Looking for Lorraine The radiant and radical life of Lorraine Hansberry

Imani Perry, 1972-

Book - 2018

"A revealing portrait of one of the most gifted and charismatic, yet least understood, Black artists and intellectuals of the twentieth century"--

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BIOGRAPHY/Hansberry, Lorraine
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Boston, Massachusetts : Beacon Press [2018]
Physical Description
237 pages : illustrations ; 24 cm
Includes bibliographical references (pages 209-218) and index.
Main Author
Imani Perry, 1972- (author)
  • Introduction : Lorraine's time
  • Migration song
  • From heartland to the water's edge
  • The girl who can do everything
  • Bobby
  • Sappho's poetry
  • Raisin
  • The trinity
  • Of the faith of our fathers
  • American radical
  • The view from Chitterling Heights
  • Homegoing
  • Conclusion : retracing, May 2017.
Review by Booklist Reviews

*Starred Review* "She sparked and sparkled," writes Perry of Lorraine Hansberry, who was all of 29 when her best-known work, the Chicago-set play, A Raisin in the Sun, opened on Broadway in 1959. Perry observes, "audiences had never before seen the work of a Black playwright and director, featuring a Black cast with no singing, dancing, or slapstick and a clear social message." In spite of Hansberry's subsequent celebrity, knowledge and understanding of her life and her varied and vital body of work have been superficial at best. Perry, the Hughes-Rogers Professor of African American Studies at Princeton University, seeks to deepen our appreciation in this richly dimensional portrait of a brightly blazing artist, thinker, and activist. Inspired, in part, by Alice Walker's 1975 essay reclaiming the until-then forgotten anthropologist and writer Zora Neale Hurston, Perry does not dwell on the minutiae of traditional biographical coverage of what, when, and where, focusing, instead, on who and why, on inner drama rather than exterior events. Mining writings private and published; collecting memories; tracking the reverberations of Hansberry's personality, words, and actions; and, at times, entering the narrative, Perry illuminates with arresting impact Hansberry's thoughts, feelings, and revolutionary social consciousness. Beginning with Hansberry's discomfort with her prominent Chicago family's conspicuous privileges and high expectations, Perry sets Hansberry's attunement to racial and economic injustice within the larger story of the city's systemic racism. She then charts Hansberry's navigation of a very different environment at the University of Wisconsin at Madison, where she sensed "that art might enable her to do something meaningful in the world." Her artistic self emerged in concert with her commitment to progressive activism, leading her to Greenwich Village in 1950. There Hansberry worked for Freedom, a newspaper founded by Paul Robeson; studied with W. E. B. Du Bois; embraced communism; came under FBI surveillance; concealed her lesbianism; and married a Jewish leftist, Robert Nemiroff, who supported her writing life and later ensured that her work was preserved.Perry delves into Hansberry's journals, letters, poems, essays, plays, and fiction, including gay stories published under the name Emily Jones. She closely examines Hansberry's crucial friendships with James Baldwin and Nina Simone. Perry notes that a "combination of play and seriousness was at the core of her personality," while Hansberry was burdened with depression and driven by a "relentless intellectualism." A born political organizer with a richly informed global vision, she was daringly forthright in articulating her radicalism as she fought for genuine equality for black people everywhere. "The human condition was Lorraine's obsession and commitment," Perry writes, and how much more she would have accomplished had cancer not cruelly shortened her life. A captivating, independent, many-faceted, far-ahead-of-her-time writer and freedom fighter, Hansberry died at age 34 in 1965. Perry's ardent, expert, and redefining work of biographical discovery brings light, warmth, scope, and enlightening complexity to the spine-straightening story of a brilliant, courageous, seminal, and essential American writer. Copyright 2018 Booklist Reviews.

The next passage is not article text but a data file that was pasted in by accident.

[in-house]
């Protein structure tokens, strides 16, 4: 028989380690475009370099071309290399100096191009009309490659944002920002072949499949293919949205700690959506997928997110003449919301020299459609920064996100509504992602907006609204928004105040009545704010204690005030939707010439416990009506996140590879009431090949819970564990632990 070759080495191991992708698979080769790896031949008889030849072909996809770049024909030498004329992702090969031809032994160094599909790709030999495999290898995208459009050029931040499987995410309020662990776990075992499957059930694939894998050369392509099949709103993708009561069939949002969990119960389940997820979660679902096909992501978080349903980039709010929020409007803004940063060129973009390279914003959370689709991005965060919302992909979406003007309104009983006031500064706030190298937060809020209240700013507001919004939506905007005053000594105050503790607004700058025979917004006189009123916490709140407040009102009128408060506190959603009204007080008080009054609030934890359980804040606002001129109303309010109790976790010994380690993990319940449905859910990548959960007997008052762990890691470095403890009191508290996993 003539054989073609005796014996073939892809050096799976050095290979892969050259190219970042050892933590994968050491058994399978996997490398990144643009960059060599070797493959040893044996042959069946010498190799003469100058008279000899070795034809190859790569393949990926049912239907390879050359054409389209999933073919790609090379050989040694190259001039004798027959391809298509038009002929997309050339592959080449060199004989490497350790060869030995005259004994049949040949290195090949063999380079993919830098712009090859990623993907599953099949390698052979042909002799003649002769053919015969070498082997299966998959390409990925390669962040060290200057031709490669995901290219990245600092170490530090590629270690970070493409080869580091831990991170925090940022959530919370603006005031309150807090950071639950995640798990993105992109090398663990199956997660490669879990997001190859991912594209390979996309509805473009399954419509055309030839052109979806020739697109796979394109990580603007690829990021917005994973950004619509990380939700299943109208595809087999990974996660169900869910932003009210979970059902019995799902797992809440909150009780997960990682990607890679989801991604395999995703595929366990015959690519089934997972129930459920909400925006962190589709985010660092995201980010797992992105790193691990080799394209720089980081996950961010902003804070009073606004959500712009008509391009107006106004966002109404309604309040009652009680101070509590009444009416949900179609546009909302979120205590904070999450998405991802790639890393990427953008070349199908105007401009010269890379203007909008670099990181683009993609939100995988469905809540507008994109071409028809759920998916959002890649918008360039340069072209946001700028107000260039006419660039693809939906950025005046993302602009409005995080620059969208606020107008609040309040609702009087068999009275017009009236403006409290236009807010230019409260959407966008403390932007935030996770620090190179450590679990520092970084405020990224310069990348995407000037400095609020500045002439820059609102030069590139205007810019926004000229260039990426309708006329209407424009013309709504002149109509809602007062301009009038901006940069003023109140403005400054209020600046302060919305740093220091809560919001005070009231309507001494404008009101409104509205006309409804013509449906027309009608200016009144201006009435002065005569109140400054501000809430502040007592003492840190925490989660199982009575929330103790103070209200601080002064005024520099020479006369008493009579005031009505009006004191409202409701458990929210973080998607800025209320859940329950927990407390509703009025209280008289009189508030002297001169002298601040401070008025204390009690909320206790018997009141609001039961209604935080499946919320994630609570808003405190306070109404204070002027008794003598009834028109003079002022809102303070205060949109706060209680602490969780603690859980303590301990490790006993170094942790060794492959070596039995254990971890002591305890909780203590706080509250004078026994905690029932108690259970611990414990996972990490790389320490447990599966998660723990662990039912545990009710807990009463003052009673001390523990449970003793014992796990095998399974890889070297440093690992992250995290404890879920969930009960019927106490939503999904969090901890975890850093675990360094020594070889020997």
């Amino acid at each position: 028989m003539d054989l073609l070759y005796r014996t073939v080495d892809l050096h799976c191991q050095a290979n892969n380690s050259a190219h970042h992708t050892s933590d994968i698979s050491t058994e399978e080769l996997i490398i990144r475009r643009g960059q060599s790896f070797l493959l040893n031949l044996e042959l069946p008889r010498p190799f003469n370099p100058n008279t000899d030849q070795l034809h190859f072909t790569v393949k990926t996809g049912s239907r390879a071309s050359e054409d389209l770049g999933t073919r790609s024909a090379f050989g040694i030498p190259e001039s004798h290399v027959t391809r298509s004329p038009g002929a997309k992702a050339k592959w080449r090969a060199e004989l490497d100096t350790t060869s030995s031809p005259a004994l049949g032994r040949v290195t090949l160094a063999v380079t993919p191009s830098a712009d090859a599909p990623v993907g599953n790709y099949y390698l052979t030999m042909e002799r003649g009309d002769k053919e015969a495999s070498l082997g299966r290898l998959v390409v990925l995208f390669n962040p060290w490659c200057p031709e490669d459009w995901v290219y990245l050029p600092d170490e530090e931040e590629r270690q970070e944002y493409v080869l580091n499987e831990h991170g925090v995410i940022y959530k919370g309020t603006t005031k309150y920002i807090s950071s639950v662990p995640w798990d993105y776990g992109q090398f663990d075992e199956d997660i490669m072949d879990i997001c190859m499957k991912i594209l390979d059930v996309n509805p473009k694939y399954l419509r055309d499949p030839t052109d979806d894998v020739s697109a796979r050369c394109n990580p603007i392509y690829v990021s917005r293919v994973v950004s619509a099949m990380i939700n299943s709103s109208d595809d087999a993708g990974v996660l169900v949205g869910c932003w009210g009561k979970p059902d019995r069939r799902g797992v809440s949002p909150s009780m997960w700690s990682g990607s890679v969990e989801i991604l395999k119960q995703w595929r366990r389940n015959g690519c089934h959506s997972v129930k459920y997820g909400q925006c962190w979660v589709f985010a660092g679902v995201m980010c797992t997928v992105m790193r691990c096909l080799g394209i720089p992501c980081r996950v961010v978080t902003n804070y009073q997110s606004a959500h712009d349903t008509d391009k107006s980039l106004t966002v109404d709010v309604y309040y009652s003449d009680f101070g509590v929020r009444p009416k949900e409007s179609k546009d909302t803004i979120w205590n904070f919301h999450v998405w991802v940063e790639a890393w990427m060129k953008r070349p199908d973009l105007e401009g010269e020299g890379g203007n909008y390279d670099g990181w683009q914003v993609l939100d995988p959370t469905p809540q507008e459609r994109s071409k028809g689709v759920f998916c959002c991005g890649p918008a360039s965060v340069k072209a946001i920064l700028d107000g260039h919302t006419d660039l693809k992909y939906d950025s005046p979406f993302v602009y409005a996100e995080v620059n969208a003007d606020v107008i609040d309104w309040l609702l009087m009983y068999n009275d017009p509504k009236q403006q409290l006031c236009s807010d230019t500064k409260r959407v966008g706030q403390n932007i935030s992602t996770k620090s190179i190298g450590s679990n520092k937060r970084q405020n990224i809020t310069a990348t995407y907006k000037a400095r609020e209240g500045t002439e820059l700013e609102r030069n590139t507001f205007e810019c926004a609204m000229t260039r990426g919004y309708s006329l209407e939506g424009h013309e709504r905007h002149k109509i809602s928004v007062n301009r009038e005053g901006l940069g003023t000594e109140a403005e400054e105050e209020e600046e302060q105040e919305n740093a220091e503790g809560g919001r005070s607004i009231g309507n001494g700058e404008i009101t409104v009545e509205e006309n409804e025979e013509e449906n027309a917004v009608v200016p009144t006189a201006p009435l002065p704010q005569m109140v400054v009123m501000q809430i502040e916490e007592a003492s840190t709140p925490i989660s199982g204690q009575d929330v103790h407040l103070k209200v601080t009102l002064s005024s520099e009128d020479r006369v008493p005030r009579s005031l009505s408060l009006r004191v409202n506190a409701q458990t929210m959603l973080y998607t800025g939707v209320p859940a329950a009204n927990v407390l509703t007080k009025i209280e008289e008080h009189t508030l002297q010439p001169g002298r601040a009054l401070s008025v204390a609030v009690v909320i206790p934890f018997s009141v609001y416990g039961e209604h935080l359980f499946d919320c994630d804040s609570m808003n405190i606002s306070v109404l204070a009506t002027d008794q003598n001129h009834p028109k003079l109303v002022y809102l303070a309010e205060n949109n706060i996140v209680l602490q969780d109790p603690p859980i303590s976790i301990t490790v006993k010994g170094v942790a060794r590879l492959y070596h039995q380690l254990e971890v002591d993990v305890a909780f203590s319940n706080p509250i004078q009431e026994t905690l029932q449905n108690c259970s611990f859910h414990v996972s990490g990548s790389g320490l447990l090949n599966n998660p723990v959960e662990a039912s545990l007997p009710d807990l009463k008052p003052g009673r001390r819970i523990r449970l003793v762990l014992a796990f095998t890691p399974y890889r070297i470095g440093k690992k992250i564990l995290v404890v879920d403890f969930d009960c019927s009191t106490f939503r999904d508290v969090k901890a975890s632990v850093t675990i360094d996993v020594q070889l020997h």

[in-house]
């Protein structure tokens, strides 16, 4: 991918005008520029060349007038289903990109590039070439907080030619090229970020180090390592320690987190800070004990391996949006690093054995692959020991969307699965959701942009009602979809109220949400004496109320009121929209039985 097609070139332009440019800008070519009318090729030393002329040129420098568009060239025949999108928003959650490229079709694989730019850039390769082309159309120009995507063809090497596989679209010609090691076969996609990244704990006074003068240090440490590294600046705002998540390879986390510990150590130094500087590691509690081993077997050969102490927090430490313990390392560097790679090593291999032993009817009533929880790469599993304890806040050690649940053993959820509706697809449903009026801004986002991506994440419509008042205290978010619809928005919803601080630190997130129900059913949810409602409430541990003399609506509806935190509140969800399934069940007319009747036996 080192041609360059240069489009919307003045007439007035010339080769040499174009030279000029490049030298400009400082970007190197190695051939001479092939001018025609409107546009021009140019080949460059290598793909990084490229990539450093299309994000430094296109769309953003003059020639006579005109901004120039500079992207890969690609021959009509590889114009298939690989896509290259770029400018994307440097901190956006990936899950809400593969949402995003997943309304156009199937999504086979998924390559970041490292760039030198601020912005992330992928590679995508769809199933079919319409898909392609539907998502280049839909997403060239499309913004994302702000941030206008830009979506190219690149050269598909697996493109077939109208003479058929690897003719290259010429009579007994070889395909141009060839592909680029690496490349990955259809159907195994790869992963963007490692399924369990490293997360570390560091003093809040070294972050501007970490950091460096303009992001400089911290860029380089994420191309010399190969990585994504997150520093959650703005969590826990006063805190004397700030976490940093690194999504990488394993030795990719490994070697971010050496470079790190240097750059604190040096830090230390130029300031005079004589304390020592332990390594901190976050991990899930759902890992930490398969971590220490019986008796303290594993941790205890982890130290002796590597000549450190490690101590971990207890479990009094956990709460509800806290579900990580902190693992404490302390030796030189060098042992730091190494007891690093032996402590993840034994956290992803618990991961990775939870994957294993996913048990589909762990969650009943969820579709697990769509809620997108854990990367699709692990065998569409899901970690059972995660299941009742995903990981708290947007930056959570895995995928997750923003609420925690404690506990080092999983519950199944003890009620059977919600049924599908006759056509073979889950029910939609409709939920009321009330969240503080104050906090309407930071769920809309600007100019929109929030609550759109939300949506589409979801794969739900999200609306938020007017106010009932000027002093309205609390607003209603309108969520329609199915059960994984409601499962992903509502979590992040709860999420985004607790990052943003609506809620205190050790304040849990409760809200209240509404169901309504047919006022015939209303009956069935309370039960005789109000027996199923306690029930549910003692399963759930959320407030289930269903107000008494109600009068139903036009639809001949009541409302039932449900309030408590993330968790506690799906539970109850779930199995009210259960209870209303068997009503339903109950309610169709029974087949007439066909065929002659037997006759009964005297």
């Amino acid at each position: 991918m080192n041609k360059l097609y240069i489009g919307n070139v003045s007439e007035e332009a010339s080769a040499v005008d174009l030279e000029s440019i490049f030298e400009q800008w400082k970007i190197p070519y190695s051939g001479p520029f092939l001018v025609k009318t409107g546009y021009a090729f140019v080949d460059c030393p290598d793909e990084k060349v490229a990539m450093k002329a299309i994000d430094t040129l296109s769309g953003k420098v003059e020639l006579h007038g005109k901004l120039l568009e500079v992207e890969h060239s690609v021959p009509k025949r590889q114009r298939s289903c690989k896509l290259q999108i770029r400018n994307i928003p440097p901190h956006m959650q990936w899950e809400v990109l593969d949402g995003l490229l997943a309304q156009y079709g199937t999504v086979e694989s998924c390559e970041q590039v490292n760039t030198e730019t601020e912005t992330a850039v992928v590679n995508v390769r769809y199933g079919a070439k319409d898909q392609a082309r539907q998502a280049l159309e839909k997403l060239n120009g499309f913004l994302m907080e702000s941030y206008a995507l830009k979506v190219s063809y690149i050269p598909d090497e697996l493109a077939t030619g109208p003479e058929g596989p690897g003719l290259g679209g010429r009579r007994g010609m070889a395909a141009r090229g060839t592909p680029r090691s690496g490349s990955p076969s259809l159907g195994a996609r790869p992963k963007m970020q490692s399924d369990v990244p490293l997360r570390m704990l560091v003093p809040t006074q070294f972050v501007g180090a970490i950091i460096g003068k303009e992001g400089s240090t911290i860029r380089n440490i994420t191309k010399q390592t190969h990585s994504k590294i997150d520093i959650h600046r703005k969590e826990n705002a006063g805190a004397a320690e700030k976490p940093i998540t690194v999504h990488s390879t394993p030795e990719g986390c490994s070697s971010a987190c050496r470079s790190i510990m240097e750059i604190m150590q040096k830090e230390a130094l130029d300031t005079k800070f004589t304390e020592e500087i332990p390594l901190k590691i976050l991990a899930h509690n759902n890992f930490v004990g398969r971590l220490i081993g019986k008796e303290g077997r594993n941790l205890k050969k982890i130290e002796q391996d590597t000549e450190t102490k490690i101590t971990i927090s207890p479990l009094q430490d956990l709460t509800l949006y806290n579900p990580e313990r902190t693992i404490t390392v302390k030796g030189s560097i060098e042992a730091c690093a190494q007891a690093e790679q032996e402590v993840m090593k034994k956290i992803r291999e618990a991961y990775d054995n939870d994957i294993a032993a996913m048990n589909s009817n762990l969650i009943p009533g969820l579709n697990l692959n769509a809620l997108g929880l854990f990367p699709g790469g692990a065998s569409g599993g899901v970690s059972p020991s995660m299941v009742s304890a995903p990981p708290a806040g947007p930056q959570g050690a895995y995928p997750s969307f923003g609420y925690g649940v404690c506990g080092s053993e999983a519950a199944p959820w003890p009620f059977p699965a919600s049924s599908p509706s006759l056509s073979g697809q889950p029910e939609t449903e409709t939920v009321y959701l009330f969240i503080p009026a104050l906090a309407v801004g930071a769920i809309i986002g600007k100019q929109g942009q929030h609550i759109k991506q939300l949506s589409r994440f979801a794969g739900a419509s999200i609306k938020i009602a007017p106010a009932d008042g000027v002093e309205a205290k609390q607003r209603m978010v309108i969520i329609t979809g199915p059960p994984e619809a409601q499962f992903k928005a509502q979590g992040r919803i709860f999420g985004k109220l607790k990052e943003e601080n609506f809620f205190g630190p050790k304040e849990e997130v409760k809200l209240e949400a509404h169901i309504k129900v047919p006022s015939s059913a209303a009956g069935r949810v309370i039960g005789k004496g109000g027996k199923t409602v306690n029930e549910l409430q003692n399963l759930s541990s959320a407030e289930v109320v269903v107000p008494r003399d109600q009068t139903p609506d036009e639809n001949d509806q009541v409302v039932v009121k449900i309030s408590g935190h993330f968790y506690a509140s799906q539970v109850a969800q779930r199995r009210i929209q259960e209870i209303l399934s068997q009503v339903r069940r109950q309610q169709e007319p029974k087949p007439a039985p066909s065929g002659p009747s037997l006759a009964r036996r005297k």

Review by Library Journal Reviews